What is the narrative structure of Chimamanda Ngozi Adichie's Purple Hibiscus?

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In the beginning of the book, in the section entitled "Breaking God: Palm Sunday," the narrator, Kambili Achike, relates what happened to make her family change so radically on Palm Sunday. This is the decisive incident that causes a rift in her family. She then goes back in time to explain what caused this break. The next section, "Speaking before Our Spirits," starts well before the fateful Palm Sunday when Kambili's brother, Jaja, defies their father.

In this section, Kambili narrates what it has been like to grow up with her authoritarian father and long-suffering mother. In this section, Kambili also describes her visit with her aunt, Aunty Ifeoma, who, like Kambili's father, is religious but in a loving rather than authoritarian way.

In the next section, "The Pieces of God: After Palm Sunday," Kambili narrates what happened after that fateful Palm Sunday, and in the final section, "A Different Silence: The Present," she brings the reader up to the current day, when her brother is in jail, her father is dead, and her aunt and children have left for the United States.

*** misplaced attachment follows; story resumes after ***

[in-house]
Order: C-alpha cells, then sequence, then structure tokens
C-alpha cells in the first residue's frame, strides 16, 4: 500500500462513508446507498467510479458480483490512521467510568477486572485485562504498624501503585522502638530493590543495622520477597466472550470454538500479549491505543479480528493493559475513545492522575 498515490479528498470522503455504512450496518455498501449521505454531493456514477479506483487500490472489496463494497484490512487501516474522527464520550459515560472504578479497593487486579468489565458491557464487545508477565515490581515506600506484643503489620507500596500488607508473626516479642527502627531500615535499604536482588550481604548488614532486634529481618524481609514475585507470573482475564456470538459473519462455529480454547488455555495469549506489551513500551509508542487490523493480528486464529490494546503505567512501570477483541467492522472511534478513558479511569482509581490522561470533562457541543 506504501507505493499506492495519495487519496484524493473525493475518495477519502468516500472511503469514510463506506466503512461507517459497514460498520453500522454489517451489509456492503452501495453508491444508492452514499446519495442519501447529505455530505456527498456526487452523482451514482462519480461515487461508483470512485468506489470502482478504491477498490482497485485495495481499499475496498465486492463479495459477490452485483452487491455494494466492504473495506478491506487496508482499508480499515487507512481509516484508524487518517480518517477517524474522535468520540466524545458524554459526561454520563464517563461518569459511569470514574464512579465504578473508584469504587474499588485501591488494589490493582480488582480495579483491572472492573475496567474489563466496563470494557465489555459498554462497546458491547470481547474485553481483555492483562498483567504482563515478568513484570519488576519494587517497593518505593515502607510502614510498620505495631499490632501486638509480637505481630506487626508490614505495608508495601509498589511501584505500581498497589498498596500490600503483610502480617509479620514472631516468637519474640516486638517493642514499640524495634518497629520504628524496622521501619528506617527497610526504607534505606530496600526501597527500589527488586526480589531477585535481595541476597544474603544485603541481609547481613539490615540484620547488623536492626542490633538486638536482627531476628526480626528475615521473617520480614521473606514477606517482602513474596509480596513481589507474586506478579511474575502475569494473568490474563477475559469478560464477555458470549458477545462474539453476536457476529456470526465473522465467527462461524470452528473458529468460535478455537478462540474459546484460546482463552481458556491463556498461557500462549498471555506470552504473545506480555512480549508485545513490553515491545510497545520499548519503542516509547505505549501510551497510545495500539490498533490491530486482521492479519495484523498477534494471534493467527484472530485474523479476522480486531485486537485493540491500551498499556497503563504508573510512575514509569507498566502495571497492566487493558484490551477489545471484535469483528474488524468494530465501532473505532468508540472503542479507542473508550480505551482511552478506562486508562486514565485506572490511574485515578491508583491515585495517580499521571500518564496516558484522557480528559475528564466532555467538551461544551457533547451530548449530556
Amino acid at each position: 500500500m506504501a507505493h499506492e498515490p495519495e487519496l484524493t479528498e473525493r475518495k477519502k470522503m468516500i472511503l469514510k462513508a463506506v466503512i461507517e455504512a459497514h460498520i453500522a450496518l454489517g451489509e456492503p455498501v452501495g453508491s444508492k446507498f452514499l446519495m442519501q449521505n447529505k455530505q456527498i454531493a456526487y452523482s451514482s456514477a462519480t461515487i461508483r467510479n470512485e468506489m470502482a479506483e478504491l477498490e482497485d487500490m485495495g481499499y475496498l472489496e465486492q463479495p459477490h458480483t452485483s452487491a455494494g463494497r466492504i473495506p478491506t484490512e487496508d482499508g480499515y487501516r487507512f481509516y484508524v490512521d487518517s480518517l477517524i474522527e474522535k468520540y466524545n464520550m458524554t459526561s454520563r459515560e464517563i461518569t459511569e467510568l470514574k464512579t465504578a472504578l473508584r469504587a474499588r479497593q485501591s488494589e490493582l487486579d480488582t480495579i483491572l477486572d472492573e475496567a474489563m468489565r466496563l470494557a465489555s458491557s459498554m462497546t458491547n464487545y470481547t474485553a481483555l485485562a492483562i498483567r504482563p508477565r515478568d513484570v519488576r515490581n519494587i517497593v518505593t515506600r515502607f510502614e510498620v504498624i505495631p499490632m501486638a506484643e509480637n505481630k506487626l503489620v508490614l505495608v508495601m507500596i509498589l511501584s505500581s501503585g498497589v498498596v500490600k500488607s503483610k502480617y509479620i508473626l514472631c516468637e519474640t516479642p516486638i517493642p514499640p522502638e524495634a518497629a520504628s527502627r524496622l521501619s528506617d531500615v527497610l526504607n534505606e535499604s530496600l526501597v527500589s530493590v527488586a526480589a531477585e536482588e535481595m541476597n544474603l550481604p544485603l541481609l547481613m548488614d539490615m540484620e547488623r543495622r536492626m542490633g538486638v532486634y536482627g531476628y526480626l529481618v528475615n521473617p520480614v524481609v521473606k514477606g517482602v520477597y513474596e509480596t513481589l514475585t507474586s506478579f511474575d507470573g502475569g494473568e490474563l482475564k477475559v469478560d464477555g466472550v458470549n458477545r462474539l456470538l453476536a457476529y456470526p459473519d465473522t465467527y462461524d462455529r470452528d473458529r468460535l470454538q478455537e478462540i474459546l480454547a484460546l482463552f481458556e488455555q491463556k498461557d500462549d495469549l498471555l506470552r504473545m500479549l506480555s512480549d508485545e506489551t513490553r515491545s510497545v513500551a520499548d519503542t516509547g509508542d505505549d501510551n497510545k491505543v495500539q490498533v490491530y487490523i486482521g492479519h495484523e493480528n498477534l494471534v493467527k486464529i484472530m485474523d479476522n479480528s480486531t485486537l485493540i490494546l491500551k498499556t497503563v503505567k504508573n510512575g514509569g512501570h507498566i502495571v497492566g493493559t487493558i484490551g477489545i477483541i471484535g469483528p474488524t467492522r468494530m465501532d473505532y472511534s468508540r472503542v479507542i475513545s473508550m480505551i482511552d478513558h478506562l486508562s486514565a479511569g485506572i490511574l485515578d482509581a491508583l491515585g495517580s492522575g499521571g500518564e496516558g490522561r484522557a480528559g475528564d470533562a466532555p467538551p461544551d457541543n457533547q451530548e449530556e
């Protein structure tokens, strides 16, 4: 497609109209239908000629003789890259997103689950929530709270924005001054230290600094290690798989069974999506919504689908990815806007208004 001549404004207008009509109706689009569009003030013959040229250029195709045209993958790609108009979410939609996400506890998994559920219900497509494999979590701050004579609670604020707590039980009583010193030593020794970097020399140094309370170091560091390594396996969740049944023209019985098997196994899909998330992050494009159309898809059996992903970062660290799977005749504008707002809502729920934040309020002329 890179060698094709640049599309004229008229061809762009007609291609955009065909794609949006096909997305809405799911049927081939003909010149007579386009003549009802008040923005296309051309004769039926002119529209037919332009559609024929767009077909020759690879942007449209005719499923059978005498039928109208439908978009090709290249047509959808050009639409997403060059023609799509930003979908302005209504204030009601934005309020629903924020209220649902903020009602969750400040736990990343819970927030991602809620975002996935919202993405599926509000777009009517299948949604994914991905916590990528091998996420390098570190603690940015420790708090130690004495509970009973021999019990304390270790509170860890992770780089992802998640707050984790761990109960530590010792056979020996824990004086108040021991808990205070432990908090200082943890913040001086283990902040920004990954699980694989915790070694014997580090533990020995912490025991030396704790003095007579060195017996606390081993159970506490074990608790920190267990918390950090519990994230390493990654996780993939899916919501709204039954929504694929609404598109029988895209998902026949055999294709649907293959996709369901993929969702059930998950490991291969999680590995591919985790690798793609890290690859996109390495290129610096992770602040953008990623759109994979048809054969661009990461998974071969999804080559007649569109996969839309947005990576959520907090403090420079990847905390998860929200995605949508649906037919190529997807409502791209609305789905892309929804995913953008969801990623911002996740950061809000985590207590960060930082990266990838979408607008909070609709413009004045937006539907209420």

To summarize, the novel begins with the rising action of the plot, building towards the climax, and then goes back in time to explain what brought the characters to that point before going forward into the present.

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The novel is divided into four sections that, however, are not arranged following a chronological order. Told through the first person narration of its protagonist Kambili, Purple Hibiscus starts in the past, on the Palm Sunday during which the protagonist's brother Jaja rebels against thier father's religious beliefs. This section is called "Breaking Gods - Palm Sunday" and locates the beginning of the novel "in medias res" ("into the middle of things"). The narrative then has a long flashback taking readers further back into the past to explain the situation of the Achike family: "But my memories, ..." says Kambili at the end of the first section, "started before, when all the hibiscuses in our front yard were a startling red" (page 16). This long second section, "Speaking with our spirit - Before Palm Sunday", ends with almost the exact words that begin the novel. Compare: "The next day was Palm Sunday, the day Jaja did not go to communion, the day Papa threw his heavy missal across the room and broke the figurines" (page 253) and "Things started to fall apart at home when my brother, Jaja, did not go to communion and Papa flung his heavy missal across the room abd broke the figurines on the étagère" (page 3). Thus, the third section, "The Pieces of Gods - After Palm Sunday", narrates the tragic events that took place after the Palm Sunday incident, while the last section "A Different Silence - The Present" is set in the present, as its subtitles highlights. About three years have passed since the events narrated in the three previous chapters.

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